Budget carrier Norwegian has significantly increased its Scandinavian footprint with the acquisition of Finnair low-cost subsidiary FlyNordic.
The deal will see Finnair obtain a 5% stake in Norwegian, with an option to increase this to 10% by the end of 2008. Finnair says the decision to take a stake in Norwegian was a financial one: "We thought the share price was undervalued. It was a win-win situation. We have no plans to take over Norwegian."
Norwegian chief executive Bjorn Kjos says there are no plans for Finnair to go beyond 10%. "The first 5% is effectively for the FlyNordic deal and the next 5% because they want to co-operate with us," he says, adding the possibility of Finnair having a seat on the Norwegian board hasn't been discussed.
Finnair and Norwegian will also start interlining on Finnair's Far East routes. "From Finnair's point of view, FlyNordic has fulfilled the strategic goals originally set for it," says Finnair chief executive Jukka Hienonen. "We now want to proceed to the next phase."
Kjos says that it has yet to be decided whether Norwegian or Finnair will operate the Helsinki-Oslo route under a co-operative agreement, but says lower operating costs suggest that Norwegian is more likely.
Per Haagensen, financial analyst at Norwegian investment bank Fondsfinans says the deal opens up the Stockholm and possibly the Helsinki markets for Norwegian. He adds though that the danger of Norwegian's low-cost business model becoming blurred by its interlining role with Finnair "is a worry". Kjos, however, says that transfers will effectively be do-it-yourself type arrangements and points out that Norwegian already interlines internally on its domestic routes.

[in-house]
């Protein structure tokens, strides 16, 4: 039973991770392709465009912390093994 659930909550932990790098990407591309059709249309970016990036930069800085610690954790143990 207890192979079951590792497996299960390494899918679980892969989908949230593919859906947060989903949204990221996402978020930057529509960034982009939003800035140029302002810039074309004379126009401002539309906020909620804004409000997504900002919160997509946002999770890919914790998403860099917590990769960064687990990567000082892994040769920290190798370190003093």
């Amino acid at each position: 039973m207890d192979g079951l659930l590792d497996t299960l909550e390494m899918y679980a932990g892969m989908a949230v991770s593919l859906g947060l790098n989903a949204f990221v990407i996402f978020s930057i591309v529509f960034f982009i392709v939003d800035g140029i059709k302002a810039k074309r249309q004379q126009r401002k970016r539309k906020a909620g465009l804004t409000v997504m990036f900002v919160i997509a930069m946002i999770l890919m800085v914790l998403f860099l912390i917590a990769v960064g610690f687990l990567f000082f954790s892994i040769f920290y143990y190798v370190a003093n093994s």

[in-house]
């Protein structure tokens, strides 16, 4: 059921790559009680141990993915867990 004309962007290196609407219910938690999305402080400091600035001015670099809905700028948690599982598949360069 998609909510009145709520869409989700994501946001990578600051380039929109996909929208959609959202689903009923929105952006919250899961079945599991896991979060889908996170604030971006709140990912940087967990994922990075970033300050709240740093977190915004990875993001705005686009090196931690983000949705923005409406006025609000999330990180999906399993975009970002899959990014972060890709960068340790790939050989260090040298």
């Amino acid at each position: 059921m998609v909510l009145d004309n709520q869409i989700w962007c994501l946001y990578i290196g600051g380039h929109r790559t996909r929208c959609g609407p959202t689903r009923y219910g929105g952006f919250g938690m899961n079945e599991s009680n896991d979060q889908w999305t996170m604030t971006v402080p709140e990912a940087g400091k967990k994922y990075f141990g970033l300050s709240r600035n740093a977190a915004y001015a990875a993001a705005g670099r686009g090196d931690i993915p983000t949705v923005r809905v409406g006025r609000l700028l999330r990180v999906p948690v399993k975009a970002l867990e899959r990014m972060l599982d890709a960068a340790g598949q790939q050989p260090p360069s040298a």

The acquisition of Stockholm Arlanda-based FlyNordic gives Norwegian a major boost in its battle for dominance in the Scandinavian low-cost market. Combined, the two carriers carried 6.3 million passengers 5.1 million for Norwegian and 1.2 million for FlyNordic. Kjos says he plans to keep the FlyNordic brand, and to strengthen its position in the Swedish market. "We will continue to have focus on low fares for business and leisure travellers. We will also further develop our IT solutions with focus on website, direct to gate and automated check-in, and will also continue to focus on high efficiency."
Meanwhile, Norwegian is to lease 11 Boeing 737-800s. It will issue a bond of NKr300 million ($50 million) to finance aircraft and cover increased working capital linked to its expansion.